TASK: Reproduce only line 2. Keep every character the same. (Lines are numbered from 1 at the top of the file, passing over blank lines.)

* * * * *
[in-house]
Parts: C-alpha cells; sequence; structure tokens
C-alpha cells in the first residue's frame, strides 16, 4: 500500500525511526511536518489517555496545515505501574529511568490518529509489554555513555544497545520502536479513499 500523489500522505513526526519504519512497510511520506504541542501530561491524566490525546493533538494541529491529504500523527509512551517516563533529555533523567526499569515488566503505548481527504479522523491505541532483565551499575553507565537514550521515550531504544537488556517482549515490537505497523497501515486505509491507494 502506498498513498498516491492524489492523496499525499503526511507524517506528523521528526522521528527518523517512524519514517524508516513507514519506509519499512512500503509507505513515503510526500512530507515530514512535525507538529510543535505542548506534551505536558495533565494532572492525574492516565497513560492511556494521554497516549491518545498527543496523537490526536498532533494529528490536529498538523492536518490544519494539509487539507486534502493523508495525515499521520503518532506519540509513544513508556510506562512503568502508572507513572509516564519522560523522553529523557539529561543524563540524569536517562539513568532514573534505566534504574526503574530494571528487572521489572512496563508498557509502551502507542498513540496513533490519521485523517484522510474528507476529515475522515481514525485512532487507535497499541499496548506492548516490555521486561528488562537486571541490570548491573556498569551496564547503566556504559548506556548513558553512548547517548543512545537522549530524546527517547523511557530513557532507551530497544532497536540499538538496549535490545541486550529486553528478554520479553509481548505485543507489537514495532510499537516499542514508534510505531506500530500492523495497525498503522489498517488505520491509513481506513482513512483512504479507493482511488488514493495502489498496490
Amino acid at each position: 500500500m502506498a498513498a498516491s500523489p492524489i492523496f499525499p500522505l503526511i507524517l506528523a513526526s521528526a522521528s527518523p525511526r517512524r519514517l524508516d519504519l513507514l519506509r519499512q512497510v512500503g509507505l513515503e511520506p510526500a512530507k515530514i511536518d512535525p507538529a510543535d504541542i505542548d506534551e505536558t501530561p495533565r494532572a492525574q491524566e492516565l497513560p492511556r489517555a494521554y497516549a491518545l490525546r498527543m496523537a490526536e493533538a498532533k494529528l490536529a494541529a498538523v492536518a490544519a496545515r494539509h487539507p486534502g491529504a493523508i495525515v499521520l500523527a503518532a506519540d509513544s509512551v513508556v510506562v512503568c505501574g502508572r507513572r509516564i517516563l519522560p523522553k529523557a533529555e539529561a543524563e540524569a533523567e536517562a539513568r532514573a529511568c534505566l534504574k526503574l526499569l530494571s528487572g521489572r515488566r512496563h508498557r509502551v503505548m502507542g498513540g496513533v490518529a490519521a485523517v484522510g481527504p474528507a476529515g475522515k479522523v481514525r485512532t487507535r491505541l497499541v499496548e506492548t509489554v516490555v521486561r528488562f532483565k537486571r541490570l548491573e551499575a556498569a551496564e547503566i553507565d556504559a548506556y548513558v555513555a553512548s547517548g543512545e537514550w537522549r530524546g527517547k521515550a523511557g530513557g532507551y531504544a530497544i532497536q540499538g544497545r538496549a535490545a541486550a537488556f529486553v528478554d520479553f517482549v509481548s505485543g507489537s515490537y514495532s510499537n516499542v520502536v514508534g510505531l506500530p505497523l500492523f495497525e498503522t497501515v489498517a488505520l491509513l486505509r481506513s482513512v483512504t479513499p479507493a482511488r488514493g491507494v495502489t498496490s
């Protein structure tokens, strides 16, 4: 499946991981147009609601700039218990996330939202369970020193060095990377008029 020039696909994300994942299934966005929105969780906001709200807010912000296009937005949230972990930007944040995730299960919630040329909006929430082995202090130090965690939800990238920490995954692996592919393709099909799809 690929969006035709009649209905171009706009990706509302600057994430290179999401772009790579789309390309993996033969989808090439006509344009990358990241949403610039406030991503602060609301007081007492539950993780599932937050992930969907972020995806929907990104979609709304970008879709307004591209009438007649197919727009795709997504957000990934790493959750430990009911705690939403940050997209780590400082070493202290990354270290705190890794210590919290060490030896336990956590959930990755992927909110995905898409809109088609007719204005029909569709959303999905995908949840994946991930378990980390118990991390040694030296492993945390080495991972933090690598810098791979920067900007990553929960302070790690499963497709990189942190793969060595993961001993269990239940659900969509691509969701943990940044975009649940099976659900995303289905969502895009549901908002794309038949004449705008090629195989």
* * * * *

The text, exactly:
Parts: C-alpha cells; sequence; structure tokens